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Telecommuters: Are you paying your ISP for business or residential use?

Jan 18, 20063 mins

* Converging business and residential services

One the most powerful drivers behind convergence is “mobility.” In fact, in the soon-to-be-released “Webtorials State-of-the-Market 2005/2006 Voice over IP Report,” the provision of mobility and flexibility to employees topped the list of expected benefits from implementing a converged network. And it is a given that a huge percentage of this mobility will come from the melding of the “business” and the “residential” workplace.

Over the past 10 years, DSL and cable modem services have provided the enabling bandwidth for this mobility. Whether the “home office” is used for after-hours work, for telecommuting, for “virtual office” workdays, or as a permanent or semi-permanent workplace, a service from an ISP is used in some form for accessing the corporate network.

However, as discussed in this week’s Network World WAN newsletter that Steve co-authors with Jim Metzler (archive of the WAN newsletters here), the line between “residential” and “business” variants of cable and DSL services is blurring, and the distinction between the two is often difficult to justify, or even to understand. But one thing is clear: just as was true with traditional telephony services, business services tend to cost roughly twice as much and often provide minimal additional benefit. Consequently, it seems as if the providers of these services sometimes place arbitrary restrictions on “residential” services to force the mobile worker to use a more expensive “business grade” service.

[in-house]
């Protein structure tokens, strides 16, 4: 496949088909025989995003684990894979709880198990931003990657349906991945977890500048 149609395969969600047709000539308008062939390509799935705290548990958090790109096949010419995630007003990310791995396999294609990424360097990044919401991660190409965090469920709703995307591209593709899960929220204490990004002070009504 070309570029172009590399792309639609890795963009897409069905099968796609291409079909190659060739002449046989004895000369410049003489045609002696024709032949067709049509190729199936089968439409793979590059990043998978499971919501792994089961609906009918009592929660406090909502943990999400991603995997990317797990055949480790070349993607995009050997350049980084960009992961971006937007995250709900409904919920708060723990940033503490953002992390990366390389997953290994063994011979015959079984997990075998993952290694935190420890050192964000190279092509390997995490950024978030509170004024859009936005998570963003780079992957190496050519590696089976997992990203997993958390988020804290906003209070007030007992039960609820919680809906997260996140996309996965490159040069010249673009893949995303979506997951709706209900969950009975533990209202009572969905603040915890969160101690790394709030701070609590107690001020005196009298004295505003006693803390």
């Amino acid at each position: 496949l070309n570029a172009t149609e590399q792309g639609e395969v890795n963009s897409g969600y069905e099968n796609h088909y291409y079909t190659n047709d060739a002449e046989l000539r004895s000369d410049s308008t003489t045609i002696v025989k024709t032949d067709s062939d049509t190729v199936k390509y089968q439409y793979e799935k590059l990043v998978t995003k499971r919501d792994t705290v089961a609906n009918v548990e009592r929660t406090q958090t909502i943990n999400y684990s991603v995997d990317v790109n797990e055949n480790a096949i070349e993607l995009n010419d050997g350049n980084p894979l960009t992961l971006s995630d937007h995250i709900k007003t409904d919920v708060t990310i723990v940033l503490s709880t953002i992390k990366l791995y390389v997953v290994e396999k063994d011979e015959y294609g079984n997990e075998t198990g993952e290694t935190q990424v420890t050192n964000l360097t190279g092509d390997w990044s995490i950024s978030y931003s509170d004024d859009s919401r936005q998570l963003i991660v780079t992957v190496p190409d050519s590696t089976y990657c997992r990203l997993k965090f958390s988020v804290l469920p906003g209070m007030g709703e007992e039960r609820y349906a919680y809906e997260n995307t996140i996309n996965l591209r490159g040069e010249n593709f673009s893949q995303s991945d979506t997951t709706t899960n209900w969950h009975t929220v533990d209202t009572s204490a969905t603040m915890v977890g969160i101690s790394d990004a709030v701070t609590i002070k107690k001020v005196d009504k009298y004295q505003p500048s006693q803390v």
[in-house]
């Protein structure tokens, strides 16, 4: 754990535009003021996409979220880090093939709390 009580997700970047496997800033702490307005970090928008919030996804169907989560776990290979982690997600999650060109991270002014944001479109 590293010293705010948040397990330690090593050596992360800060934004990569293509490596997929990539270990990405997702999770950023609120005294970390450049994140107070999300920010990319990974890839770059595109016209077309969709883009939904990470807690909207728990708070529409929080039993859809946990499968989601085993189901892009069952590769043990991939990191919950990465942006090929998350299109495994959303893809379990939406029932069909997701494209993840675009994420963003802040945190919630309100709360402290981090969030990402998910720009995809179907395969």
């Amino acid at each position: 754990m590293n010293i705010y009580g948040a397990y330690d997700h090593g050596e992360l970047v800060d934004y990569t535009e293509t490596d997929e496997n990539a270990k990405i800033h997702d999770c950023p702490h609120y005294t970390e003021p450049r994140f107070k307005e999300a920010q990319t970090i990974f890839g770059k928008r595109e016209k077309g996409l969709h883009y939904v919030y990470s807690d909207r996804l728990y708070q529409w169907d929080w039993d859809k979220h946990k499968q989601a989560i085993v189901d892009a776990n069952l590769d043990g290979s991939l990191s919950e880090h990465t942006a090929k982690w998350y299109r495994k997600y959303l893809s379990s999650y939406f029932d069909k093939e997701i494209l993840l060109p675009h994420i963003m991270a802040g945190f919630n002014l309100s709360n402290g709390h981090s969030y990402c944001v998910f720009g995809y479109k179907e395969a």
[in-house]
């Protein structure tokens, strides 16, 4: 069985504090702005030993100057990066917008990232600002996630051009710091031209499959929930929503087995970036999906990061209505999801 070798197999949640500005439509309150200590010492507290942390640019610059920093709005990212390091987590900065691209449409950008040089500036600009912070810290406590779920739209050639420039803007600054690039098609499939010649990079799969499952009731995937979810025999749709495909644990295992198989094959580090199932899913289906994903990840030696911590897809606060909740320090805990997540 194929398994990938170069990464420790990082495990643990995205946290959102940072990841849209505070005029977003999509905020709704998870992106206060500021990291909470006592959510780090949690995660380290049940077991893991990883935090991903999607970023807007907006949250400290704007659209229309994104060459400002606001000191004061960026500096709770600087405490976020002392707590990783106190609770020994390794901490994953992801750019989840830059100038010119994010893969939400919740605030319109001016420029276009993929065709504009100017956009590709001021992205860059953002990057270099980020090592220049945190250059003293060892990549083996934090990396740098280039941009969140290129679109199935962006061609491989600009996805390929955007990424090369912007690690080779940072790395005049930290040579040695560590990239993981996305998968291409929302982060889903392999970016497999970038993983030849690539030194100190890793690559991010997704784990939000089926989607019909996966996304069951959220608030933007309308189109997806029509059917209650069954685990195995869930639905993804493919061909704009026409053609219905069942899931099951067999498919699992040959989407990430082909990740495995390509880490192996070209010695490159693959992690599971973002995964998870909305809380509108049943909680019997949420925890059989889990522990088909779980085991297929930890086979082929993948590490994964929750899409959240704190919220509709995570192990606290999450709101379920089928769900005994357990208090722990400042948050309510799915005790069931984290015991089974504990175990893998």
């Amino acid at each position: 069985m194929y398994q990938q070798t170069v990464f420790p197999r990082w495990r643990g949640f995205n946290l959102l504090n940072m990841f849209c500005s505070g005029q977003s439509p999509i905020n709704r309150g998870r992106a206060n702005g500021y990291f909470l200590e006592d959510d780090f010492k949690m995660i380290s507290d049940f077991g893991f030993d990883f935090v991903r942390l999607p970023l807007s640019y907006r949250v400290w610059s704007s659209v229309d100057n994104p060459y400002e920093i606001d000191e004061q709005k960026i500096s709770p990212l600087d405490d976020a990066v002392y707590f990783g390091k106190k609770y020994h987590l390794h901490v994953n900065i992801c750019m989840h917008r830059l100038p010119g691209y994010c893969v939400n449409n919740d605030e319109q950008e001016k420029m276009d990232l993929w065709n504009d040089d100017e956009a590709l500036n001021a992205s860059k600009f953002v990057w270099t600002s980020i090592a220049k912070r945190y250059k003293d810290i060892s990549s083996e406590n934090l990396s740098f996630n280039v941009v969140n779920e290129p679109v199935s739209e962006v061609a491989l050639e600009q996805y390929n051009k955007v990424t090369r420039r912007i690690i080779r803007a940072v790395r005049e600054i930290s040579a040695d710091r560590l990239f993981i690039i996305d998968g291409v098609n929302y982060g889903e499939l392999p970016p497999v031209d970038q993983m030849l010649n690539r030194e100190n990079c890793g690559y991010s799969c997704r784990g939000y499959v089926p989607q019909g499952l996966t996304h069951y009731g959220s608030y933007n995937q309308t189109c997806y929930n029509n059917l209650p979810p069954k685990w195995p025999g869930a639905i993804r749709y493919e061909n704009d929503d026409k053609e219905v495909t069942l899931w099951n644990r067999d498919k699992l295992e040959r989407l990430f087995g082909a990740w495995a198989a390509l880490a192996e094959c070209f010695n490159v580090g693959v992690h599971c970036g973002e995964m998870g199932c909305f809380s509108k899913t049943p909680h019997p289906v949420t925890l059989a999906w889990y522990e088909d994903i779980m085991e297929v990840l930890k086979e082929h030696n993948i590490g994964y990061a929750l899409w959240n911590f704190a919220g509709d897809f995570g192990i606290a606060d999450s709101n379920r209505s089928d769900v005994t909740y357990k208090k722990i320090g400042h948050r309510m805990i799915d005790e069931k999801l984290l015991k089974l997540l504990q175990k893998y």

For example, some service providers block – with varying degrees of success – the use of IPSec sessions on residential DSL and/or cable services. We see this as one of the reasons that corporations are migrating at times to SSL for these applications. SSL is legitimately useful for both business and residential traffic, and, once the traffic is encrypted, the carrier has no visibility into the application. The rationale here is that there is no legitimate reason that a residential user would use IPSec.

As another example, a different service provider includes a static IP address with business grade service. Makes sense. But, at the same time, the same service provider will sell – as an upgrade – a static IP address for residential service. We may be missing something here, but it’s really tough to come up with a non-business reason why one would need a static IP address for “residential” use.

The bottom line, as argued in the WAN newsletter, is that having separate “business” and “residential” services no longer makes sense. Instead, we need one service – at a reasonable base price – with the ability to add a la carte services such IPSec transport, static addresses, the ability to add a group of e-mail addresses, high-priority service for troubleshooting, a guaranteed Mean Time to Repair, and other metrics that are currently seemingly arbitrarily applied to differentiate the services.

Let’s simply make all of the service a converged “busidential” service.